Luxury of a grave is a sign of status and influence in China

A family in southeastern China likes to plan ahead. With plenty of money to spend, and little regard for China’s laws about grave spaces, they bought up land enough to bury 26 relatives, only three of whom have died since the couple started their project.
In China, space in cemeteries is extremely limited for ordinary citizens, and must be rented for decades at a time as the land ultimately belongs to the state. The construction of lavish tombs has thus become something of a status symbol among those with wealth and influence.
In 2010, a couple surnamed Chen—well-known as successful entrepreneurs in Fujian Province—bought a 3,000-square-meter plot from destitute farmers in the village of Chenguang. The variety of tombs constructed there will be sufficient to store the remains of four generations in the Chen family.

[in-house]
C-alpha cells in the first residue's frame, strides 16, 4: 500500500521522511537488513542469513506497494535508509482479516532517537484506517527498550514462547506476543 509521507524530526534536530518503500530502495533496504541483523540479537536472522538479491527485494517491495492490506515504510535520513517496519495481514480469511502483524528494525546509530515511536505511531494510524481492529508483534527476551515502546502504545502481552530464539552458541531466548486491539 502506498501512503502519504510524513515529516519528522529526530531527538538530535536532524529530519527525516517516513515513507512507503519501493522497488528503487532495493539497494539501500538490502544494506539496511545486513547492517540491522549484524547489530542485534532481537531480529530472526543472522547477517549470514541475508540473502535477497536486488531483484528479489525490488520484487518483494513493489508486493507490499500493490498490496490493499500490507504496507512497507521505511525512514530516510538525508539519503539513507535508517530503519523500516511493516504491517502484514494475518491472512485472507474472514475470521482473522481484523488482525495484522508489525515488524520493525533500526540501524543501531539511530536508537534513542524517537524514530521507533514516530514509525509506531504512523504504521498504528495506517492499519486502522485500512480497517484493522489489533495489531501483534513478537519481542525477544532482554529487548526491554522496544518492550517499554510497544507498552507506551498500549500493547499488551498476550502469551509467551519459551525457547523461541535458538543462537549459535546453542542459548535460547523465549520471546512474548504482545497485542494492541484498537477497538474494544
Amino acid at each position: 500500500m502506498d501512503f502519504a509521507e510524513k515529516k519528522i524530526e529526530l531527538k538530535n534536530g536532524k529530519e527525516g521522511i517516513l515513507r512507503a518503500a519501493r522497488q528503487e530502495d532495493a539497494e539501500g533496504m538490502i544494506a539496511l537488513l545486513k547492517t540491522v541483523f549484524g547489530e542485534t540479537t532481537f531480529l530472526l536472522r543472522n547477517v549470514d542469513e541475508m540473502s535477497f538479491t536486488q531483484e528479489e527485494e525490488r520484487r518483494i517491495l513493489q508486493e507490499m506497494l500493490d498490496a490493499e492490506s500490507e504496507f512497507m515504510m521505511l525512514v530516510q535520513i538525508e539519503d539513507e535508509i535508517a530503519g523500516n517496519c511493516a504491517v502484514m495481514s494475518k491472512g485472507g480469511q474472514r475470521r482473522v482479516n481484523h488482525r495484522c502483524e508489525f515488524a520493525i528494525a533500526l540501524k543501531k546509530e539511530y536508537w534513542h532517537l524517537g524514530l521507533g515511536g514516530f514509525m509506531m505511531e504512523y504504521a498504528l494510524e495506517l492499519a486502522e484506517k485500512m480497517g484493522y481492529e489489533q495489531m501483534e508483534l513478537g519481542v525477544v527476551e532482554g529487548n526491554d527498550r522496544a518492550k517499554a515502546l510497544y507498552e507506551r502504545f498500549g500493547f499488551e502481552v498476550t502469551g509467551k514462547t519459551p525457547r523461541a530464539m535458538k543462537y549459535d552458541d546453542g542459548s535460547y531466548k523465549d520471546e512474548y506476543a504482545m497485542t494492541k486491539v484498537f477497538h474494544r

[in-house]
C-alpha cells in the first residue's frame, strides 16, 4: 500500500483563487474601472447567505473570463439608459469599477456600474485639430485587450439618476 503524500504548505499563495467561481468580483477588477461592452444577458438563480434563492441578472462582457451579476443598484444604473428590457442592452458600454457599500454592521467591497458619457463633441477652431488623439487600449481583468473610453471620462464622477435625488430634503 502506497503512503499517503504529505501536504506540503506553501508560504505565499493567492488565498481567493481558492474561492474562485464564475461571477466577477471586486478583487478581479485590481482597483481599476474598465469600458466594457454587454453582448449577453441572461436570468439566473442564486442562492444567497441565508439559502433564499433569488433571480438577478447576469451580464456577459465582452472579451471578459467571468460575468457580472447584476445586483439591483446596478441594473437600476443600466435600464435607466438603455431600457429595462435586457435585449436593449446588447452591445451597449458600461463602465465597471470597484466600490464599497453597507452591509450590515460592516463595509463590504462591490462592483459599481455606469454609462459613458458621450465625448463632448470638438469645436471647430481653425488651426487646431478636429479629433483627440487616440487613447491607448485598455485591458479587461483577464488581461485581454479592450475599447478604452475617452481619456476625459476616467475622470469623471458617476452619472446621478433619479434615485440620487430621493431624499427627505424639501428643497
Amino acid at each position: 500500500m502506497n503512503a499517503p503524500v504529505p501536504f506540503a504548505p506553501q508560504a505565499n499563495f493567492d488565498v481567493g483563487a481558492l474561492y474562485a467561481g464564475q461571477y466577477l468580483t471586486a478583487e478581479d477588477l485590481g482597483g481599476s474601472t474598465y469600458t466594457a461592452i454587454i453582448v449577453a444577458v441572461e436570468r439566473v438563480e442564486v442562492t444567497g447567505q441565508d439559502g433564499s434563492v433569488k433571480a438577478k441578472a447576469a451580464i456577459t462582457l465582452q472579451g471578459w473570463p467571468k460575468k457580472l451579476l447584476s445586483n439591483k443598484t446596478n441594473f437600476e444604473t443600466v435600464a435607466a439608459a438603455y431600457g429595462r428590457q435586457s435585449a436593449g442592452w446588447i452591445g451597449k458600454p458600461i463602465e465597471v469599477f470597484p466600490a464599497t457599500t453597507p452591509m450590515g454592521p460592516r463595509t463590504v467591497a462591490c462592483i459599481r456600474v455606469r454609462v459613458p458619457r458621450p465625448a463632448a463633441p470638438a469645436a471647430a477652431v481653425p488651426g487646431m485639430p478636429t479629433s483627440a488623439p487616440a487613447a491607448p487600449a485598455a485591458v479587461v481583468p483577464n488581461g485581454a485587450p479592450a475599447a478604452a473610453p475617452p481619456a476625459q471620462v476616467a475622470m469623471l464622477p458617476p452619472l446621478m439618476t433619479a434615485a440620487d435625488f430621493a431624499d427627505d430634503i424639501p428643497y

Some tombs in the surrounding locales are oval-shaped, turret-like constructions. Some have walls ten feet high and feature marble staircases, with gardens and lawns surrounding them, state media reported.

The names and lifespans of the three deceased family members from the Chen family are already marked there in black. The living, too, have their places of eternal rest laid out for them and their names marked in red.

Local regulations forbid the construction of private tombs, but for the Chens and other wealthy families in China, this is empty ordinance.
In 2015 local Fujian authorities and the forestry department dispatched workers to cover up and bury the illegal tombs, including those belonging to the Chens, Xinhua reported. Soon thereafter, however, the Chens and other families simply ordered restoration work done to their burial grounds. Local authorities have not bothered them since.